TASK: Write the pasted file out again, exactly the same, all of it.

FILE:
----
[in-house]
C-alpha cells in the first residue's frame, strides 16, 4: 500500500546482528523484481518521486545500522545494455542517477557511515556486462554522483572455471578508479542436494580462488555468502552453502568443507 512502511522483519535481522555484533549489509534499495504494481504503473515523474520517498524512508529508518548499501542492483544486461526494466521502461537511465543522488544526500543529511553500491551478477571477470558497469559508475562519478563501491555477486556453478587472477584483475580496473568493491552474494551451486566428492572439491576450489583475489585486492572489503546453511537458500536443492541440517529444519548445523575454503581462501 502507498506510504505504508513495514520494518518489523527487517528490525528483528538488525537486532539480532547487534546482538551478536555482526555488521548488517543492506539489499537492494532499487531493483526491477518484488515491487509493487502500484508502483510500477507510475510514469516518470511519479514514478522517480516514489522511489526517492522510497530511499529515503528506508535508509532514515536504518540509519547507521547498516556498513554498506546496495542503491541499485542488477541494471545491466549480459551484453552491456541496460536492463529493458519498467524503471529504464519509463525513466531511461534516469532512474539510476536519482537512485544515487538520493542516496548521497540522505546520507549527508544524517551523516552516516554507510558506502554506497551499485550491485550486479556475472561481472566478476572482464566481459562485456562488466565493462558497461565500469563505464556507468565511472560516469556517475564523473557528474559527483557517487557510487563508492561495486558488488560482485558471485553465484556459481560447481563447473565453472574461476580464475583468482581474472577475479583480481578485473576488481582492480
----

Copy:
[in-house]
C-alpha cells in the first residue's frame, strides 16, 4: 500500500546482528523484481518521486545500522545494455542517477557511515556486462554522483572455471578508479542436494580462488555468502552453502568443507 512502511522483519535481522555484533549489509534499495504494481504503473515523474520517498524512508529508518548499501542492483544486461526494466521502461537511465543522488544526500543529511553500491551478477571477470558497469559508475562519478563501491555477486556453478587472477584483475580496473568493491552474494551451486566428492572439491576450489583475489585486492572489503546453511537458500536443492541440517529444519548445523575454503581462501 502507498506510504505504508513495514520494518518489523527487517528490525528483528538488525537486532539480532547487534546482538551478536555482526555488521548488517543492506539489499537492494532499487531493483526491477518484488515491487509493487502500484508502483510500477507510475510514469516518470511519479514514478522517480516514489522511489526517492522510497530511499529515503528506508535508509532514515536504518540509519547507521547498516556498513554498506546496495542503491541499485542488477541494471545491466549480459551484453552491456541496460536492463529493458519498467524503471529504464519509463525513466531511461534516469532512474539510476536519482537512485544515487538520493542516496548521497540522505546520507549527508544524517551523516552516516554507510558506502554506497551499485550491485550486479556475472561481472566478476572482464566481459562485456562488466565493462558497461565500469563505464556507468565511472560516469556517475564523473557528474559527483557517487557510487563508492561495486558488488560482485558471485553465484556459481560447481563447473565453472574461476580464475583468482581474472577475479583480481578485473576488481582492480